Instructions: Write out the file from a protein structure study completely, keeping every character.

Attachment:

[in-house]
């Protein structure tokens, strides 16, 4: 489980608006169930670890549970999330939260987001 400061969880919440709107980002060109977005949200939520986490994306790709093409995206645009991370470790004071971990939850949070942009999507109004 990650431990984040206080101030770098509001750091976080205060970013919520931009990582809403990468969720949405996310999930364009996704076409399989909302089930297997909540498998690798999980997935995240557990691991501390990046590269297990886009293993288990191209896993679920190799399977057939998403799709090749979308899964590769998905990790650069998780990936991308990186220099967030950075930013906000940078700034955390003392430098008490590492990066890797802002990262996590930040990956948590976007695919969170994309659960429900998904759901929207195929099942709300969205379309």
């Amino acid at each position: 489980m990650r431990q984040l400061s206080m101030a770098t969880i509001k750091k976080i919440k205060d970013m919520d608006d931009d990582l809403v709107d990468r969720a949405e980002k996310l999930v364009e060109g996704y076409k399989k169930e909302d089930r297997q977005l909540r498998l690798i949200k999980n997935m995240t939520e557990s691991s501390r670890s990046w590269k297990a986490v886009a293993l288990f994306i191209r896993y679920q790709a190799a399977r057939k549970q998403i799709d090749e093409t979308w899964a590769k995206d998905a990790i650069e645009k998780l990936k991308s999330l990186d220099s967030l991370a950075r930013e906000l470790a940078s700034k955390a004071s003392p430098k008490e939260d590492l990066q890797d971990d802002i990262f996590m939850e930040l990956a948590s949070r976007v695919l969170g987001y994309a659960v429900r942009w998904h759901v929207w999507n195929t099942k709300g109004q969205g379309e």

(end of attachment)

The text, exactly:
[in-house]
């Protein structure tokens, strides 16, 4: 489980608006169930670890549970999330939260987001 400061969880919440709107980002060109977005949200939520986490994306790709093409995206645009991370470790004071971990939850949070942009999507109004 990650431990984040206080101030770098509001750091976080205060970013919520931009990582809403990468969720949405996310999930364009996704076409399989909302089930297997909540498998690798999980997935995240557990691991501390990046590269297990886009293993288990191209896993679920190799399977057939998403799709090749979308899964590769998905990790650069998780990936991308990186220099967030950075930013906000940078700034955390003392430098008490590492990066890797802002990262996590930040990956948590976007695919969170994309659960429900998904759901929207195929099942709300969205379309």
């Amino acid at each position: 489980m990650r431990q984040l400061s206080m101030a770098t969880i509001k750091k976080i919440k205060d970013m919520d608006d931009d990582l809403v709107d990468r969720a949405e980002k996310l999930v364009e060109g996704y076409k399989k169930e909302d089930r297997q977005l909540r498998l690798i949200k999980n997935m995240t939520e557990s691991s501390r670890s990046w590269k297990a986490v886009a293993l288990f994306i191209r896993y679920q790709a190799a399977r057939k549970q998403i799709d090749e093409t979308w899964a590769k995206d998905a990790i650069e645009k998780l990936k991308s999330l990186d220099s967030l991370a950075r930013e906000l470790a940078s700034k955390a004071s003392p430098k008490e939260d590492l990066q890797d971990d802002i990262f996590m939850e930040l990956a948590s949070r976007v695919l969170g987001y994309a659960v429900r942009w998904h759901v929207w999507n195929t099942k709300g109004q969205g379309e």